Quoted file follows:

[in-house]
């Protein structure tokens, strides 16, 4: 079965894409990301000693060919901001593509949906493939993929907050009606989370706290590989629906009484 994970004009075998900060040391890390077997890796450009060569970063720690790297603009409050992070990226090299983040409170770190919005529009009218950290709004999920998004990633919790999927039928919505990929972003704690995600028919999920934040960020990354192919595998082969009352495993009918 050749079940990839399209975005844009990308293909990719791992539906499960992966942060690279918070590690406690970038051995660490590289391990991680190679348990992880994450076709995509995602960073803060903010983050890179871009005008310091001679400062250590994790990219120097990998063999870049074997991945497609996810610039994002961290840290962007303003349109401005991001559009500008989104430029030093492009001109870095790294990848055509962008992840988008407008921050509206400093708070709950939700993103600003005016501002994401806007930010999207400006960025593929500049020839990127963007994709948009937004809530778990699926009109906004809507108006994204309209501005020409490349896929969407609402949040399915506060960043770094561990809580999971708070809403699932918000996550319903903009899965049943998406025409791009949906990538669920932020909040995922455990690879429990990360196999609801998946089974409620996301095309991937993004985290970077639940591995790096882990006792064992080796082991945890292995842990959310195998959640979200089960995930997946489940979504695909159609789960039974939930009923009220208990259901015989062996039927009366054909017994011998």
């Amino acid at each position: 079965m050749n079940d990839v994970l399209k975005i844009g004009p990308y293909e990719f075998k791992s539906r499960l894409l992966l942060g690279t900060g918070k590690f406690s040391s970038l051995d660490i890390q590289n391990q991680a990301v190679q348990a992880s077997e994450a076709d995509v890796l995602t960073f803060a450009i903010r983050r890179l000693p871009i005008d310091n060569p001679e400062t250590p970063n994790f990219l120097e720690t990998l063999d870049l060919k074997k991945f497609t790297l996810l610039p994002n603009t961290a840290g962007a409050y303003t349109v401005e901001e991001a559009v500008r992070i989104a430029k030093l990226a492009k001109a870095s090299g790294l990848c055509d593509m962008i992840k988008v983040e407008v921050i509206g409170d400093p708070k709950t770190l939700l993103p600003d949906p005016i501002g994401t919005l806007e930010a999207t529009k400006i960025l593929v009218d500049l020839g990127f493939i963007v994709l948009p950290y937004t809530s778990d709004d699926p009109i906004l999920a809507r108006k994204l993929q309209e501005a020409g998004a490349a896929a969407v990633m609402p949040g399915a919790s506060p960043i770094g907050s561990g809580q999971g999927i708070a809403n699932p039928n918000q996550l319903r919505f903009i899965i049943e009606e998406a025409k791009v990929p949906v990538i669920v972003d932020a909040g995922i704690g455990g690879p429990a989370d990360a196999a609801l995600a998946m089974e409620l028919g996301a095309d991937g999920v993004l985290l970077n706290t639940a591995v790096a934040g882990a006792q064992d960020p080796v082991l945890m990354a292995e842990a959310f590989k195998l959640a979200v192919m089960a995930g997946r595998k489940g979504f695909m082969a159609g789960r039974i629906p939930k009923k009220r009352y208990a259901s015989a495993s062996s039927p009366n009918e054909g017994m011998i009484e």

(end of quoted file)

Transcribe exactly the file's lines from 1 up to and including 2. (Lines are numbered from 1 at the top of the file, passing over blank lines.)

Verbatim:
[in-house]
């Protein structure tokens, strides 16, 4: 079965894409990301000693060919901001593509949906493939993929907050009606989370706290590989629906009484 994970004009075998900060040391890390077997890796450009060569970063720690790297603009409050992070990226090299983040409170770190919005529009009218950290709004999920998004990633919790999927039928919505990929972003704690995600028919999920934040960020990354192919595998082969009352495993009918 050749079940990839399209975005844009990308293909990719791992539906499960992966942060690279918070590690406690970038051995660490590289391990991680190679348990992880994450076709995509995602960073803060903010983050890179871009005008310091001679400062250590994790990219120097990998063999870049074997991945497609996810610039994002961290840290962007303003349109401005991001559009500008989104430029030093492009001109870095790294990848055509962008992840988008407008921050509206400093708070709950939700993103600003005016501002994401806007930010999207400006960025593929500049020839990127963007994709948009937004809530778990699926009109906004809507108006994204309209501005020409490349896929969407609402949040399915506060960043770094561990809580999971708070809403699932918000996550319903903009899965049943998406025409791009949906990538669920932020909040995922455990690879429990990360196999609801998946089974409620996301095309991937993004985290970077639940591995790096882990006792064992080796082991945890292995842990959310195998959640979200089960995930997946489940979504695909159609789960039974939930009923009220208990259901015989062996039927009366054909017994011998």